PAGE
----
Teaching beginners is by far the most challenging teaching situation for yoga teachers. Combine that difficulty with the fact that it is often newer teachers who teach beginning classes, and it is easy to see why there can be difficulties.
With the growing popularity of yoga, more and more people with little yoga experience are flocking to studios. Many are middle-aged boomers with varying levels of physical fitness and greater degree of limitations, further adding to the challenge.
Helping new students build a practice from ground up is no easy task. Simple teaching phrases yoga teachers take for granted make little sense for beginning students. Teaching a new student proper alignment in a basic pose like Adho Mukha Svanasana takes time. However, many yoga teachers teach mixed levels classes, and can’t spend a lot of time explaining down the basics. The result can be that students develop wrong habits and never get a proper foundation of alignment in yoga poses.
At the same time, teaching beginners is one of the most important and rewarding teaching experiences there is. With a little planning, this is one area where it can be extremely rewarding to develop your teaching practice—and build an extremely loyal following of students.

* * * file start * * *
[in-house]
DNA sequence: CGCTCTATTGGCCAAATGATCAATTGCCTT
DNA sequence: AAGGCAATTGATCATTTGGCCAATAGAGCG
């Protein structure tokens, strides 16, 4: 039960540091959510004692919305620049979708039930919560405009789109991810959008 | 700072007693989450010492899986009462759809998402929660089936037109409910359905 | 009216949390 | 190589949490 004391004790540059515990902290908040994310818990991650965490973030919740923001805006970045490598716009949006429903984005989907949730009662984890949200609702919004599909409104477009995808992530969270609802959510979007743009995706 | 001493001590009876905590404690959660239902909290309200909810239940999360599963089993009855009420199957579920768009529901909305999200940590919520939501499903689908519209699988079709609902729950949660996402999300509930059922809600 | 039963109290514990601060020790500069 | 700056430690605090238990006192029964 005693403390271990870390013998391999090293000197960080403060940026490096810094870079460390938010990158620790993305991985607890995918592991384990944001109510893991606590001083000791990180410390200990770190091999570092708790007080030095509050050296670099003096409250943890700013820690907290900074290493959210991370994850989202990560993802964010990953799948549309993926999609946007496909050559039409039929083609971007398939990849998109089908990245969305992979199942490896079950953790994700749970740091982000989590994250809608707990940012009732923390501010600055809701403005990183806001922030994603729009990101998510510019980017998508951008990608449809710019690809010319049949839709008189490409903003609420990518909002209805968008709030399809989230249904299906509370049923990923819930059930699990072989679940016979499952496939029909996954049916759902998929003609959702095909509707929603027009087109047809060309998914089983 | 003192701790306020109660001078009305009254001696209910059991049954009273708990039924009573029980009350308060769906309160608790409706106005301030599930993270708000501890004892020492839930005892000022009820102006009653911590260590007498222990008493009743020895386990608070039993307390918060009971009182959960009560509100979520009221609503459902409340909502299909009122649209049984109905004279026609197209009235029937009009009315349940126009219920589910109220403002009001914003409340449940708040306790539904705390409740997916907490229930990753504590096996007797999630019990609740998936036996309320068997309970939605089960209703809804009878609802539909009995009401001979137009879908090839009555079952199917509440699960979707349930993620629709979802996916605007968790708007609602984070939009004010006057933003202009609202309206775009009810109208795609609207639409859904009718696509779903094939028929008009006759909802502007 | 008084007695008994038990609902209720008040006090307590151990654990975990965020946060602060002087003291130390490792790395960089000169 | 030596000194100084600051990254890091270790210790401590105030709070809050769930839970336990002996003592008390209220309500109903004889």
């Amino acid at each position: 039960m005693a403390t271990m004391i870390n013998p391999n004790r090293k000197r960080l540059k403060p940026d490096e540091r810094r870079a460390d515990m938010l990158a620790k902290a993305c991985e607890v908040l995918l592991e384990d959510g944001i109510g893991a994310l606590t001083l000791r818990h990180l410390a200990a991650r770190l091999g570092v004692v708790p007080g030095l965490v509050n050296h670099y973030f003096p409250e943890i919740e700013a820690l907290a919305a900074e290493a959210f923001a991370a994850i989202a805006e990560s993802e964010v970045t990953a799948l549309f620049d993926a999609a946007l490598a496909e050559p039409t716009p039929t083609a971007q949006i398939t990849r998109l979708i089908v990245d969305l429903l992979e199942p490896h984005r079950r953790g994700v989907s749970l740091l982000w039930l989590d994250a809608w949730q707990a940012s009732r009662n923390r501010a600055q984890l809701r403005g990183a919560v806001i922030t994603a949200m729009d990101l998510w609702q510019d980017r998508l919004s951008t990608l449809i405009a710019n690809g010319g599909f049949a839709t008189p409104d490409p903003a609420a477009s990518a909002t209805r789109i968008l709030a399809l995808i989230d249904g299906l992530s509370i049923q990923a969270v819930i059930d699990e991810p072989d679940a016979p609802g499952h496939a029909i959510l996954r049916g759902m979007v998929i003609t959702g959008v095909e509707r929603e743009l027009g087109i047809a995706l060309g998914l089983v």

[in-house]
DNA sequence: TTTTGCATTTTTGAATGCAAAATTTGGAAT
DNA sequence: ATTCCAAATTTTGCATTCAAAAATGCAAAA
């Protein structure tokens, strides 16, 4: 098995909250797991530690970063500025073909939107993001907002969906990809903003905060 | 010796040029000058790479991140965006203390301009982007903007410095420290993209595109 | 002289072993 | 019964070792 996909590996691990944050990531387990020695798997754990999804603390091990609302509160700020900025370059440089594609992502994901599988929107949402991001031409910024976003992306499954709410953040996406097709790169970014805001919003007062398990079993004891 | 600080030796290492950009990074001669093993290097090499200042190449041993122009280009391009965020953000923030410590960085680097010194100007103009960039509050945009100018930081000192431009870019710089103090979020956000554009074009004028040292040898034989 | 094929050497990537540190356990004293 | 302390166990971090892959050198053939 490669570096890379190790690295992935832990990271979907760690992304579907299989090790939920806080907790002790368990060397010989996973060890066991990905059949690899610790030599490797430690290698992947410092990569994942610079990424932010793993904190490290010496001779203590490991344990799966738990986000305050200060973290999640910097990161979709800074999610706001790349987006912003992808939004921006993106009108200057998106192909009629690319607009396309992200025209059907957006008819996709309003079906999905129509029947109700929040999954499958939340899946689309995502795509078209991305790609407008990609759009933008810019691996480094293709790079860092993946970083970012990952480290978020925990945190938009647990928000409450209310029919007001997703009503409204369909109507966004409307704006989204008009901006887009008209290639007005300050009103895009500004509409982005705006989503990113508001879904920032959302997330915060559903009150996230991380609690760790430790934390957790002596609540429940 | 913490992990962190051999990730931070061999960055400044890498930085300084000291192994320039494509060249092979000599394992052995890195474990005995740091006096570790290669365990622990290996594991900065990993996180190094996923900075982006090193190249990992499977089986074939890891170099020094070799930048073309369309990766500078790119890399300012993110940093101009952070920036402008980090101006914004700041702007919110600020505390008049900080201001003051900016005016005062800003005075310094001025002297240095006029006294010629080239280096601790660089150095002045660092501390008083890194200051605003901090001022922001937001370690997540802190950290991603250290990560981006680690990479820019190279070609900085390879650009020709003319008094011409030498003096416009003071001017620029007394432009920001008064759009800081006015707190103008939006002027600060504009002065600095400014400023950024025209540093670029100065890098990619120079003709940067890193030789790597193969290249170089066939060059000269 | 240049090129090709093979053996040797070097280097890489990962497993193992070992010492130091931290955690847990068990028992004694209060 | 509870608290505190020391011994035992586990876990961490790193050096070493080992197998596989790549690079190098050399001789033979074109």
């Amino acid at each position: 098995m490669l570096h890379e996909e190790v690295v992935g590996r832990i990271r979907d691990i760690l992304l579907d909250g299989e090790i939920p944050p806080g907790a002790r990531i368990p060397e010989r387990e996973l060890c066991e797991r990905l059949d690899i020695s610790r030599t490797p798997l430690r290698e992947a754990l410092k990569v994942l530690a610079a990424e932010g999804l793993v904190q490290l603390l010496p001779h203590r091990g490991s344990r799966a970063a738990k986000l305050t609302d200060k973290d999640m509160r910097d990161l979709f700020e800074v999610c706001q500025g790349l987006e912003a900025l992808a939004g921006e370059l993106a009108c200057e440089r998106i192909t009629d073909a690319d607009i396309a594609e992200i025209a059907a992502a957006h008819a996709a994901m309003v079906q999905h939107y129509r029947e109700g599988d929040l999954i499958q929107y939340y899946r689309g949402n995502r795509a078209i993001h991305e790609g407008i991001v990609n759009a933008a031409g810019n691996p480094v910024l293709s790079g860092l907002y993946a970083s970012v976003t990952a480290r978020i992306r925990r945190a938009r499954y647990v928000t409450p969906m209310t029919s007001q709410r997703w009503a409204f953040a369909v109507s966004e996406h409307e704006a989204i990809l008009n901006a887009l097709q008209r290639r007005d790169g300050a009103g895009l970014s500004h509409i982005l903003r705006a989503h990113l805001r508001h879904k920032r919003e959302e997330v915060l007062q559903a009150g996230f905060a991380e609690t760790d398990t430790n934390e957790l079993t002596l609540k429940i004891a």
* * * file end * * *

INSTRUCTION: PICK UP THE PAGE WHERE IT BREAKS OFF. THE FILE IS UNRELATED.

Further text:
What You Will Learn
- The key things to focus on when teaching beginners – it’s not just about yoga asanas
- What to focus on when creating a teaching plan for beginners
- How to use variations of most common yoga asanas to get students more comfortable with more simple version at first
- Yoga asanas sequencing principles of particular importance when working with beginners
- Yoga teacher rescue kit for those situations where you have to integrate a new student into a class with more experienced
- When working with middle-aged or older students, how to spot beginning yoga students who are at greater risk for injury
and what precautions to take
In this two part audio series, Judith discusses the philosophical and psychological aspects of working with beginners in an asana class, including a discussion of practical techniques she has learned from more than 40 years of teaching.
This Course Includes:
- Recordings of Both Teleclass Sessions – Yours to keep. It’s generally acknowledged that many people only retain 10-20 percent of what they learn in a workshop. You will get the recordings of both teleclass sessions, enabling you to go back and listen to the workshop as many times as you like.
- Transcripts of Both Sessions – Ever wanted to refer to a certain part of a course? Even the best note takers miss a point every so often. With the transcripts of the sessions, you can go back and refer to particularly important passages or clarify sections you were in doubt about.